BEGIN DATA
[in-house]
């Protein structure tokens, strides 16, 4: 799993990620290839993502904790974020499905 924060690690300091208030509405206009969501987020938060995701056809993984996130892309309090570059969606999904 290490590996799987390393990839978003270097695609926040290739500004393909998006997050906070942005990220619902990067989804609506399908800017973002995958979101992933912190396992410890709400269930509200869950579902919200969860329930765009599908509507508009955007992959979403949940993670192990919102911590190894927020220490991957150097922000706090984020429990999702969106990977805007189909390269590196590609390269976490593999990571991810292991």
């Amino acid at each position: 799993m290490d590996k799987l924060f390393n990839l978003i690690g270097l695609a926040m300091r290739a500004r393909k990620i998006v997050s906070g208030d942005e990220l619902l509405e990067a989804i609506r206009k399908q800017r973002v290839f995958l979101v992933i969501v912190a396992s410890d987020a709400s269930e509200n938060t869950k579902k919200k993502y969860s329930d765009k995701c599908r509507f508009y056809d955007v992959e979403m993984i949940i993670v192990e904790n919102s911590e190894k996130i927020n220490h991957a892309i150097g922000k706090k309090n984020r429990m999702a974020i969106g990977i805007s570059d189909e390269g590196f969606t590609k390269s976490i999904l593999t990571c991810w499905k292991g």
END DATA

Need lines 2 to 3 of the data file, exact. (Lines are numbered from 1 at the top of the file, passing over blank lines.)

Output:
């Protein structure tokens, strides 16, 4: 799993990620290839993502904790974020499905 924060690690300091208030509405206009969501987020938060995701056809993984996130892309309090570059969606999904 290490590996799987390393990839978003270097695609926040290739500004393909998006997050906070942005990220619902990067989804609506399908800017973002995958979101992933912190396992410890709400269930509200869950579902919200969860329930765009599908509507508009955007992959979403949940993670192990919102911590190894927020220490991957150097922000706090984020429990999702969106990977805007189909390269590196590609390269976490593999990571991810292991």
């Amino acid at each position: 799993m290490d590996k799987l924060f390393n990839l978003i690690g270097l695609a926040m300091r290739a500004r393909k990620i998006v997050s906070g208030d942005e990220l619902l509405e990067a989804i609506r206009k399908q800017r973002v290839f995958l979101v992933i969501v912190a396992s410890d987020a709400s269930e509200n938060t869950k579902k919200k993502y969860s329930d765009k995701c599908r509507f508009y056809d955007v992959e979403m993984i949940i993670v192990e904790n919102s911590e190894k996130i927020n220490h991957a892309i150097g922000k706090k309090n984020r429990m999702a974020i969106g990977i805007s570059d189909e390269g590196f969606t590609k390269s976490i999904l593999t990571c991810w499905k292991g």